How to Respond to Negative Reviews Online
Curious about how to respond to negative reviews online? Learn the right way to deal with negative business reviews and maintain your online reputation.
ONLINE REPUTATION MANAGEMENT GUIDE FOR DOCTORS
First impressions matter, which is why the first impression people have of your medical practice when they Google you really matters.
Which business are you more likely to trust?
A business that has a handful of directory listings and a website that is rarely updated.
A business that has five pages of organic search results from media interviews, thought leadership op-eds and guest posts.
Maybe you think first impressions of your brand don’t matter.
However, there are many people you have to impress in a digital economy including:
- Potential clients and new patients
- Existing clients and patients
- Potential employees and new staff members
- Potential investors
- Members of the media
- Google quality raters
SEARCH ENGINE REPUTATION MANAGEMENT AND NEGATIVE REVIEWS
Why Google is the new business card.
Positive reviews are a critical trust factor before a new patient schedules the first appointment with a new physician.
Your online reputation results can mean the difference between a thriving practice vs. a flailing one.
When negative media coverage or online reviews about doctors appear online, medical practices see a one-third drop in visits and calls to their offices, causing a potentially disastrous financial impact.
The first page of Google search results tied to a doctor’s name or practice is the new business card. While some doctors may still choose to ignore this fact; their prospective patients will not.
When a patient looks online for your name or the name of your practice, what do they find?
Positive brand mentions and digital reviews of your practice can influence your search engine ranking and online presence. That is why it is critical to practice digital hygiene and periodic search engine check-ups to assess the health of your practice on search engine results across numerous search engines (not only Google).
Positive reviews and media coverage is an important factor for prospective patients before scheduling an appointment with a new doctor.
Online medical review sites of doctors can benefit your practice by building trust with new patients. But if they are left unattended, they can wreak havoc on your practice by discouraging new patients from never booking a consultation with you.
Unfortunately, negative search engine results can happen to anyone on a variety of websites, whether they are real or undeserved. Even companies with consistent 5-star reviews receive a handful of 1-star reviews from time to time.
These reviews can take place on:
- Ripoff Report, Yelp, Healthgrades, RateMDs.com, Google Reviews
- Medical review sites for doctors
- Blog post comments from revengeful former employees
- Negative Glassdoor reviews from disgruntled and vengeful interns
- Negative press mentions or news articles
- Negative comments on social media posts
For medical practices, the most common negative reviews include long wait times, poor service, rude office managers or billing issues.
Are negative reviews inevitable in a digital economy?
With the rise in healthcare review websites, it is critical for medical practices to learn how to respond to negative reviews in a proper and timely manner.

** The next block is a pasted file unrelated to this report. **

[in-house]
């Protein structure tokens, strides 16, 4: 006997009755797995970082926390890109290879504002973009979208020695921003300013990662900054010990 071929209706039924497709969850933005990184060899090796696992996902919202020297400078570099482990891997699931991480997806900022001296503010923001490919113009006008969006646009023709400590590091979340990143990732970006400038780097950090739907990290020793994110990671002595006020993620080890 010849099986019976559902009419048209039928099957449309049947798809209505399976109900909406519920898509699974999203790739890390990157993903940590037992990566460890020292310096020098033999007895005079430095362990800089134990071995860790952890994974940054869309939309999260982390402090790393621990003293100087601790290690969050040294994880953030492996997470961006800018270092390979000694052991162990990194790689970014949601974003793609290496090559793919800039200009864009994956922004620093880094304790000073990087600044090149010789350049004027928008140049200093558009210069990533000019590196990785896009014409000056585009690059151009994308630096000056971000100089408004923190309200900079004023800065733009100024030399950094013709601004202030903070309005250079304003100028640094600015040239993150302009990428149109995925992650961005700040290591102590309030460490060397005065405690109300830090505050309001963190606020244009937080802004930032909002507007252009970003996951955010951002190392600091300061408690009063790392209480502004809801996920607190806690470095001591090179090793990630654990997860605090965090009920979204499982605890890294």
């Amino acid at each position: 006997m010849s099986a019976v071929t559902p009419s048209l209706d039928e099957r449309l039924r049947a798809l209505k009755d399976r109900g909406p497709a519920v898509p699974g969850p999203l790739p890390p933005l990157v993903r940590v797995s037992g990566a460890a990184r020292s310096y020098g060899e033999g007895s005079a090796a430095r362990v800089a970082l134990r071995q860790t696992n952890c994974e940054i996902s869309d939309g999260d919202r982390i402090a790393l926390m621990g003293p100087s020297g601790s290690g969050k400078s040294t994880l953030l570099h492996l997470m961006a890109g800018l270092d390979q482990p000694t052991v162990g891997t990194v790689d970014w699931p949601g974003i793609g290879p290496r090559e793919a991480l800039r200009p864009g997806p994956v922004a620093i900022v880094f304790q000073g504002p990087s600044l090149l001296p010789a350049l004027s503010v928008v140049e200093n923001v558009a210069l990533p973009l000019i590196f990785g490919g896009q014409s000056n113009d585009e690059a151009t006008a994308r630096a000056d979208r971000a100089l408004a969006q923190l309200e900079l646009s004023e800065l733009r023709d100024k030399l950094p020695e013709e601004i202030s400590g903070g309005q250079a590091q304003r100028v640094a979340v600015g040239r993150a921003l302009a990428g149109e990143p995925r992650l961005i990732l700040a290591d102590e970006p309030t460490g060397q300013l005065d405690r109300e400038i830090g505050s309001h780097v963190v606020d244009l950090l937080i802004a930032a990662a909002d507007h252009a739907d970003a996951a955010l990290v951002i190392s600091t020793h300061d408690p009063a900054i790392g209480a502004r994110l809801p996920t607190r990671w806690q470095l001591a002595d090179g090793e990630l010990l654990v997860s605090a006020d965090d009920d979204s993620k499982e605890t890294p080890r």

The very worst thing you can do is let all of the negative reviews sit online with no response from your practice. Think of it like a wound that doesn’t heal, or a cut that slowly keeps bleeding. The goal is to stop the bleeding before it gets worse.
How do you remove negative information from the Internet?
If you Google the question “How do I get something removed from Google search?” you will see a myriad of companies offering to do the following:
- Suppress negative reviews
- Bury negative content
- Lower negative search results
- Push down search results
- Fix search results through paid removal
Unfortunately, our experience has shown that many of these companies are ultimately unsuccessful in their attempts.
Because you can’t control content once it has been posted, but you can control how you respond to the content, and what type of content you push out on behalf of your company and through third-party media outlets.
How can you change your negative search engine results?
You can’t change your results, but you can impact your search results through the creation of positive, fresh content and new media interviews to change the narrative.
Internet search results can make or break your digital reputation and personal brand.
Unfortunately, one or more negative search results showing up for your name can have a massive impact on the initial impression people have of you when they look you up. This can also negatively impact your score in Google’s Quality Rater guidelines.
Negative search engine results are not the only thing that leads to a negative impression.
Having nothing come up about your company or medical practice is just as bad as having negative results come up.
Both give a very poor impression when someone is searching for you online.
People like to see an active digital presence when they look you up. No one wants to research a business or New York physician and see a desolate ghost town when they are trying to find more information about you.
Statistics: Online reputation management for doctors
- 91% of searches don’t go beyond page 1 on Google.
- “25% of a company’s market value is directly related to its reputation.”